For the most part, Christian privilege involves the notion that one does not have to educate oneself -- to become familiar - with the religious beliefs and customs of other religious communities. On the other hand, members of these other, often invisible, communities need to be familiar with Christian traditions and customs not only because of the massive promotion (hegemony) of Christian religious and cultural practices, but also as a necessary condition for emotional and often physical survival to negotiate between the dominant Christian culture and their own ethnic and religious cultures.
This privilege and sense of entitlement figuratively hit me in the face when I was serving as a tenured professor at Iowa State University just a few years ago. In my course, Multicultural Foundations in Schools and Society, a required course for undergraduate pre-service teachers, a number of students, in their writings, seemed to come virtually to the same conclusion.
On the final course paper over various semesters, some students from conservative Christian backgrounds wrote that though they enjoyed the course, that their professor had a great sense of humor, and that they gained some valuable information for their eventual classroom teaching careers, nonetheless, they informed me that "Dr. Blumenfeld will be going to Hell for being a practicing homosexual." These students either stated explicitly or implied that homosexuality and transgender identities are sins in the same category as stealing and murder.
Other students went further by insisting that "even if Professor Blumenfeld had been heterosexual," since I am Jewish and I do not accept Jesus as my "personal savior," I will go to Hell regardless of my sexual identity and expression. Anyone who doubts this, said one student, "Only death will tell!" This student concluded by asserting that the real Christian privilege is "To suffer and die in the name of Jesus Christ."
Another student writing on the final course paper entirely dismissed the notion of Christian privilege by asserting:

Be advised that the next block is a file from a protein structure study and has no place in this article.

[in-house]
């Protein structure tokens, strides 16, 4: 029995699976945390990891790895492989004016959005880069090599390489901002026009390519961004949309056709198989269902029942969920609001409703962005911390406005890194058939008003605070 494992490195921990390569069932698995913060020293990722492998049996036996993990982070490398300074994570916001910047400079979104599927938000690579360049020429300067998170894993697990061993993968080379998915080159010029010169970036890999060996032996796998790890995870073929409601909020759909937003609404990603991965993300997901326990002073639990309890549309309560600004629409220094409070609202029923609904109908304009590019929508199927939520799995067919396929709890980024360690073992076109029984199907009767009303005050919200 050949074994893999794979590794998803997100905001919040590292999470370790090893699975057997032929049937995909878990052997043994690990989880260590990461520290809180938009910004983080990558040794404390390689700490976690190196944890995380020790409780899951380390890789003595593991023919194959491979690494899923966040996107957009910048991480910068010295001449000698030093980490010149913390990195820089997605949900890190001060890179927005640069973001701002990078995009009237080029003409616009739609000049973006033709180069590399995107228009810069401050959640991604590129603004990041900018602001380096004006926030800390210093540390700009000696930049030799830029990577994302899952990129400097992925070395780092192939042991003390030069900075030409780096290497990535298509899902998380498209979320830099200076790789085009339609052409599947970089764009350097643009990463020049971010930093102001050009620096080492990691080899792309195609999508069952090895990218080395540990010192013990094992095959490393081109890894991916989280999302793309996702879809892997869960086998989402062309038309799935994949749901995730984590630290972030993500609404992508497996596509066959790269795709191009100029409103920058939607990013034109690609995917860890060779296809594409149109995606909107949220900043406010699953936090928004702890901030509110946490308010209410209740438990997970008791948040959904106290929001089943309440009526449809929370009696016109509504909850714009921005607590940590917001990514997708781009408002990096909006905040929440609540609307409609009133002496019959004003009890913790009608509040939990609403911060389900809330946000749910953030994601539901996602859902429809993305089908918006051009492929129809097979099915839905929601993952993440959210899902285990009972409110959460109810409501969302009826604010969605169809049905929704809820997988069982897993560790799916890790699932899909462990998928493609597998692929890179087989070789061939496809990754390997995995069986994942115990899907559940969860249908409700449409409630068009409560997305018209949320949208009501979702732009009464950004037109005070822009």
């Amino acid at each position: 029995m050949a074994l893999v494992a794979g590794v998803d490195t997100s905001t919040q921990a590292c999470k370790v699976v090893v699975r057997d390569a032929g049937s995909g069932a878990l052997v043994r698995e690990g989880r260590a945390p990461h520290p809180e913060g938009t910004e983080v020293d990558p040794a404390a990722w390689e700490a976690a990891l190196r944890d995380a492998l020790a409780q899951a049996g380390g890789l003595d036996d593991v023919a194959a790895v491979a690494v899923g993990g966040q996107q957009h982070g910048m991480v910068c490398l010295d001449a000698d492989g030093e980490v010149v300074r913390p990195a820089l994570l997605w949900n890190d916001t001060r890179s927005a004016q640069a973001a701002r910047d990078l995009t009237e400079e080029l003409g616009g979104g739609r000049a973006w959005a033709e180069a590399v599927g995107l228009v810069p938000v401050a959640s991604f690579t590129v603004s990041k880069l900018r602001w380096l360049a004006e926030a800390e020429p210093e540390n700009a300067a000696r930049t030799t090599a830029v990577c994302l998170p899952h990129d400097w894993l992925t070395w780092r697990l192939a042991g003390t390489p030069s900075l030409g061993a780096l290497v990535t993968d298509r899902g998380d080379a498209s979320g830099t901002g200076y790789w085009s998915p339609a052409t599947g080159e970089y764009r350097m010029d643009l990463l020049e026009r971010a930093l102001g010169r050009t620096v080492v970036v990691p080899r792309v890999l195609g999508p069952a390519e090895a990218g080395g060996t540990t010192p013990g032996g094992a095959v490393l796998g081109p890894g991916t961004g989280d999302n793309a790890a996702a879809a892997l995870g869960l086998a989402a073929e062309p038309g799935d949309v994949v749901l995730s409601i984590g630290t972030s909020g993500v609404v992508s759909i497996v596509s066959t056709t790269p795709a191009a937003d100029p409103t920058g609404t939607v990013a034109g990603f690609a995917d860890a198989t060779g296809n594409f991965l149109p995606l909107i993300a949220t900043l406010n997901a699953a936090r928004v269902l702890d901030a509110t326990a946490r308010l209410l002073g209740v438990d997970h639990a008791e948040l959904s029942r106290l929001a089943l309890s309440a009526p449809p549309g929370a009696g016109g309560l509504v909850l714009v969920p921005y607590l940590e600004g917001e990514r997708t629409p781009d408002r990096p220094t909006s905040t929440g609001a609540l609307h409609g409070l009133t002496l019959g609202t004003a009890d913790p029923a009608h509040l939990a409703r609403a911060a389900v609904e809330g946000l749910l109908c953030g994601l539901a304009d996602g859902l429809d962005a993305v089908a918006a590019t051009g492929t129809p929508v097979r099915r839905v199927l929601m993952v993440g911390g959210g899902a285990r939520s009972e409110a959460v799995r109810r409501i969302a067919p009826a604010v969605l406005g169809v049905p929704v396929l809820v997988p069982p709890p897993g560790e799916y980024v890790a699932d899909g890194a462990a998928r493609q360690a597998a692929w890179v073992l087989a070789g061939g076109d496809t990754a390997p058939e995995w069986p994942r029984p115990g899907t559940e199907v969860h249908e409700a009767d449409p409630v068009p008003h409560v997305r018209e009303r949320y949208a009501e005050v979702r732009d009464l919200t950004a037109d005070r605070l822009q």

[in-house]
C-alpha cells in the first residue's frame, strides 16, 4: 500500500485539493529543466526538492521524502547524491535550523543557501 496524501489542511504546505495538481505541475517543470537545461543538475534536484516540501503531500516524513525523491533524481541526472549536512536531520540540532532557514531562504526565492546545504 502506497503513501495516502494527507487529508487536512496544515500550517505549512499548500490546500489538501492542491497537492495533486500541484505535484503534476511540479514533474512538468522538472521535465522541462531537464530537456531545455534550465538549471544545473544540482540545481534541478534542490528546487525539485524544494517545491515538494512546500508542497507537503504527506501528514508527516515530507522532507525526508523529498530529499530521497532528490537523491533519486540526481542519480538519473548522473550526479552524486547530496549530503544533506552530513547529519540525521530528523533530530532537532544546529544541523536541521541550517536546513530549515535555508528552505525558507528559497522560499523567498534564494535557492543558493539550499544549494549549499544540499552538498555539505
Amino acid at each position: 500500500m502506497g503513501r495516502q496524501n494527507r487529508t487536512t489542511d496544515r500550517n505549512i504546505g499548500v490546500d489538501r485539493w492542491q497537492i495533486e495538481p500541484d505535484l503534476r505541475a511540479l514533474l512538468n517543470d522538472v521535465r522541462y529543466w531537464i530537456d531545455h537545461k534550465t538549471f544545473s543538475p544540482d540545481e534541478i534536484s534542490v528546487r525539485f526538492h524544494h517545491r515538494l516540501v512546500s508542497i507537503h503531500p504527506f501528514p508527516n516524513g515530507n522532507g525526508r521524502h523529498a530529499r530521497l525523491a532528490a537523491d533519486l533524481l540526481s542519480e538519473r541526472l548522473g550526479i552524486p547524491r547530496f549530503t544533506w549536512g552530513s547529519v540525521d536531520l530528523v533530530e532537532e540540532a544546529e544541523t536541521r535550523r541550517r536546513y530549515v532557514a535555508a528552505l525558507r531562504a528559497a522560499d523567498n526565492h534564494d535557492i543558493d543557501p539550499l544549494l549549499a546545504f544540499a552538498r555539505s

"[A]s a Christian I am called to not be tolerant. I am not called to be violent, but am called to make disciples of all nations (Matthew 28). When I look through all of the information I have been given in my life...I come to the conclusion that America was founded as a Christian nation...Separation of church and state was created to keep the state out of changing the church, not to keep the church out of the state."
This student's misunderstanding of the First Amendment of our Constitution aligns with the majority of U.S.-Americans who believe that the United States was created as a Christian nation (First Amendment Center, 2010, 2007, 2013).
Let's imagine similar scenarios as those I outlined, while taking out the words "Christian," "Christianity," and "Jesus," and substituting "Islam," "Muslim," "Judaism," "Jewish," "Allah," "YHWH," or "HaShem."
"Bernie gotta meet Allah. He gotta have a come to Allah meeting."
"[I]f you're a Jew, it makes you and me brother and sister....So anybody here today who has not accepted HaShem, I'm telling you, you're not my brother and you're not my sister, and I want to be your brother."
"Everyone on earth should be Muslim, and Christians need to be perfected....It is better if we were all Muslims."
I can only imagine how instantaneously these speakers would find themselves shut down, denounced, and condemned.
And I wonder how many Orthodox Jews were prohibited from casting their vote in the numerous states holding presidential caucuses and primaries on a Saturday, the Jewish Sabbath. Just sayin'.